That news coming overnight, after a top advisor, Hope Hicks tested positive earlier in the day, and exhibited symptoms, according to multiple reports
First Lady Melania Trump tested positive too, according to the President. According to the New York Times, the President’s physician says Trump is currently doing “well”. But did not say if he is or isn’t showing any symptoms.
Most early news reports focused on the sequence of events leading up to the postive test result. Some dove into the political implications: both for governing, and continuing the campaign, whether the President’s symptoms are mild or he’s even symptom-free and simply quarantines for a time (a few pointing out he’ll still have Twitter), or his health situation becomes more severe. A few others discussed the possible impact on financial markets.
We realize this is a development for which people will have a wide range of visceral and emotional reactions. And while any kind of political assessment is premature, if not inappropriate at this time, given where we are in the campaign, it can’t be ignored.
Which is where The New York Times’ Peter Baker and Maggie Haberman seem to be coming from when they write:
“If [Trump] becomes sick, it could raise questions about whether he should remain on the ballot at all. Even if he does not become seriously ill, the positive test could prove devastating to his political fortunes given his months of diminishing the seriousness of the pandemic even as the virus was still ravaging the country and killing about 1,000 more Americans every day. He has repeatedly predicted the virus “is going to disappear,” asserted that it was under control and insisted that the country was “rounding the corner” to the end of the crisis. He has scorned scientists, saying they were mistaken on the severity of the situation.”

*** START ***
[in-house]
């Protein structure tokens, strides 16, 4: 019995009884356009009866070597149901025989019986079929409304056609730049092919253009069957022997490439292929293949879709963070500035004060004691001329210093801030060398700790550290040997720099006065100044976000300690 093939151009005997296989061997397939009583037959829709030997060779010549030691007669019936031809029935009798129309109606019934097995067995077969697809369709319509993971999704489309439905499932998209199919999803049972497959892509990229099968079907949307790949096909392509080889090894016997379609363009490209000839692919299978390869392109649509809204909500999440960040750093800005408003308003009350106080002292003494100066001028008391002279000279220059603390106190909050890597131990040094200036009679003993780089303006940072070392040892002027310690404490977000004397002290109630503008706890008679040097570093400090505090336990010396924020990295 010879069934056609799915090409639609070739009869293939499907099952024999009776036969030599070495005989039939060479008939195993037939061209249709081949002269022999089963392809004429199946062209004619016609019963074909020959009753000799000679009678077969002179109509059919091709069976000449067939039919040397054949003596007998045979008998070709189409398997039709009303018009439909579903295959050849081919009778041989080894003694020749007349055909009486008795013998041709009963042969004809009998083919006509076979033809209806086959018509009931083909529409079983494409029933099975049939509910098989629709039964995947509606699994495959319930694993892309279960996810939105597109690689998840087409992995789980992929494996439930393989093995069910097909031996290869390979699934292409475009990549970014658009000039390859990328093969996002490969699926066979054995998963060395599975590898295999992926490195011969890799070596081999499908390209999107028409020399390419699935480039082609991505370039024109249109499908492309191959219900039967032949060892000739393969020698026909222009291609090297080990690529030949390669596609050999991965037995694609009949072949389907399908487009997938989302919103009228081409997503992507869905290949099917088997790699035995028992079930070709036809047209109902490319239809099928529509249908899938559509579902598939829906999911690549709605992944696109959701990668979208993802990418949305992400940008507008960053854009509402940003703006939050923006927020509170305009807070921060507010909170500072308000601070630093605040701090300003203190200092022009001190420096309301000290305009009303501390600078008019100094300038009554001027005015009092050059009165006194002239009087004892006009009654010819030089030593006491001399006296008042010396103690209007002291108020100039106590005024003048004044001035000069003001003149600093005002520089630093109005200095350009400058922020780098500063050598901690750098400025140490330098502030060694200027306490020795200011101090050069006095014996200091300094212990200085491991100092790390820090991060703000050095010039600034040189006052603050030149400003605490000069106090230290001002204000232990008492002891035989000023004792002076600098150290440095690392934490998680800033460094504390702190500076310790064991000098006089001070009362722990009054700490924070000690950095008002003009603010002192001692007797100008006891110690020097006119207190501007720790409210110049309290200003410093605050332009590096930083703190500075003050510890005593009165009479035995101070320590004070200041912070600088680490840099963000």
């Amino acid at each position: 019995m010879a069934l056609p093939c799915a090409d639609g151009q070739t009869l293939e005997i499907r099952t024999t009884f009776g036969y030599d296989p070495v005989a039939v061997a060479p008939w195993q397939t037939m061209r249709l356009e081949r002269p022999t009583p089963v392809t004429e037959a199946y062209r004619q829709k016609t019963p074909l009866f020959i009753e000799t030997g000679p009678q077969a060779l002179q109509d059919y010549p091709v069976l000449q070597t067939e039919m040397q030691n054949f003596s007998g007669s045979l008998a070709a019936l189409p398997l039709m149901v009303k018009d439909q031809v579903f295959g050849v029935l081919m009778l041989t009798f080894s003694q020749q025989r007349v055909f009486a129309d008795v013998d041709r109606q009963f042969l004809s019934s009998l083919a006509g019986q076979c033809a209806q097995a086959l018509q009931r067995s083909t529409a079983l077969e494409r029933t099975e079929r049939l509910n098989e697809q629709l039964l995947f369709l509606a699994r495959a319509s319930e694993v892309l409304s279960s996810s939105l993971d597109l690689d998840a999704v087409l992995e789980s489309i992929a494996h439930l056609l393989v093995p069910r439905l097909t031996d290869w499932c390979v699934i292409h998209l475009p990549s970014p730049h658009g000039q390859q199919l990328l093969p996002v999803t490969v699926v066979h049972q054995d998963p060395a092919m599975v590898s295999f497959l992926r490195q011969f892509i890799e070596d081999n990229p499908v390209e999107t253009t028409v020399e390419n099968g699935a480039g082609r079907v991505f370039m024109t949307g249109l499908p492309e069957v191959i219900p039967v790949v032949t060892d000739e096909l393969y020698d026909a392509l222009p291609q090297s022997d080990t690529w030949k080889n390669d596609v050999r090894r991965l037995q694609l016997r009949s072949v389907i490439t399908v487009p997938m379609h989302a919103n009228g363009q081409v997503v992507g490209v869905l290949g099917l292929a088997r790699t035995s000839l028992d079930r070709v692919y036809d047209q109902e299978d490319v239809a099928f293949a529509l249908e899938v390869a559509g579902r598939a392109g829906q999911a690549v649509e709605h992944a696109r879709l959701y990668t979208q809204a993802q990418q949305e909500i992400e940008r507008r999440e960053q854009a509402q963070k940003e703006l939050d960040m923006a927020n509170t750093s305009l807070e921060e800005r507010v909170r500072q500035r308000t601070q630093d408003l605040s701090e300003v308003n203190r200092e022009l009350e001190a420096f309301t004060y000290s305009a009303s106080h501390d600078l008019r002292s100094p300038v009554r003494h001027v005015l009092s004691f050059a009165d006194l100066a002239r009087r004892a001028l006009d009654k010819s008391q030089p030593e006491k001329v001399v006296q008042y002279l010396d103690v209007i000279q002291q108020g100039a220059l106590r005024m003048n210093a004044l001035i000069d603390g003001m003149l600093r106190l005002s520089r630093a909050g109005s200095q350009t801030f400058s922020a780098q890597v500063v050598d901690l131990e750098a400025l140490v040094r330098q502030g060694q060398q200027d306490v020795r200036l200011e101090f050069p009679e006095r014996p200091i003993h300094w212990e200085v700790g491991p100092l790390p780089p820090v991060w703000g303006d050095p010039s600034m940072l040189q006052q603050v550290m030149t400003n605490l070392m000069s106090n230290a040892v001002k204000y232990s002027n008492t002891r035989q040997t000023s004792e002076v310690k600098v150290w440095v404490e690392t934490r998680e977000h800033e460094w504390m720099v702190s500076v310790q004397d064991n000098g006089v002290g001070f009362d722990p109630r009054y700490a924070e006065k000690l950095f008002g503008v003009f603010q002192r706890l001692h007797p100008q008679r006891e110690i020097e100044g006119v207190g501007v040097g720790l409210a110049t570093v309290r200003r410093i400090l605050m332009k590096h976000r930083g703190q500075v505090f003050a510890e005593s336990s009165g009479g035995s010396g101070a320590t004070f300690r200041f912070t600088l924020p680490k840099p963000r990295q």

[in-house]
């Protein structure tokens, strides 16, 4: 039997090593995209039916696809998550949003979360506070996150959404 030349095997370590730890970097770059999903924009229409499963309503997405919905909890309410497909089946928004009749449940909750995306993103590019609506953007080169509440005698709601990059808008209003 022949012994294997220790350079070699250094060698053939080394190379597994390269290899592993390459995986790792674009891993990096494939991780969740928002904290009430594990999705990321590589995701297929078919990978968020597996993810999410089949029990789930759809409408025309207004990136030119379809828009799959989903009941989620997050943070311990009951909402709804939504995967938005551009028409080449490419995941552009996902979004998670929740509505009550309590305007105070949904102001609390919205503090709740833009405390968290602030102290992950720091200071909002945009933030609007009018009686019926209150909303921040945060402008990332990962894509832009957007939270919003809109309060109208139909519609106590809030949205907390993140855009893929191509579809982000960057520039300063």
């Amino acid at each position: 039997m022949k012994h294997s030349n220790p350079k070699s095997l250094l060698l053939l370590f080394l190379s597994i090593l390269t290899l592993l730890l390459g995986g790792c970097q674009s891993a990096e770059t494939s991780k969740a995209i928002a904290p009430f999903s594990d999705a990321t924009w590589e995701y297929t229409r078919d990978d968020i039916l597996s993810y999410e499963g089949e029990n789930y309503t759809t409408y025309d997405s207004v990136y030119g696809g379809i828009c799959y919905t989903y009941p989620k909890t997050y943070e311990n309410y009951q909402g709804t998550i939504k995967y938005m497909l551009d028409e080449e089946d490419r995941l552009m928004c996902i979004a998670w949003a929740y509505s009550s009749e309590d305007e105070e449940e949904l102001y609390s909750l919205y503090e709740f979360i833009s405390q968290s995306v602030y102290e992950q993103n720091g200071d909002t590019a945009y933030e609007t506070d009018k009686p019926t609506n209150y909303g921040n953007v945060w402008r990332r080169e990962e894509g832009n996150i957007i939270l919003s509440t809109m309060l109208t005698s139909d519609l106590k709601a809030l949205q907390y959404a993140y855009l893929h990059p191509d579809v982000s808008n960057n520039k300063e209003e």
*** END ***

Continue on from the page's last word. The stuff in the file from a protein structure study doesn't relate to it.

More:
Still, with this degree of uncertainty about how well or how poorly the President may fare health-wise, it’s really hard for us to agree completely with that assessment. If Trump does as well as could possibly be expected with the disease, while he will still miss much campaigning including many massive rallies, and very possibly the next debate, because it’s scheduled for less than 14-days from now, he could also emerge from a period of quarantine at the White House projecting the image of someone who had taken on the disease and conquered. Which might not erase all those negatives, but get people pulling for him nonetheless. No matter what, it puts his opponent in a precarious day-to-day position as well. Joe Biden will continue campaigning, no doubt, as he should, but he also can’t be seen as capitalizing on the President’s pain.
OK, two paragraphs of political talk is more than enough for now. Especially since we really still know so little. And really, COVID-19 itself is the only thing that’s really in control of how this is going to play out.
As the President might say, we’ll see…
Be safe and vigilant, everyone. Wear your masks.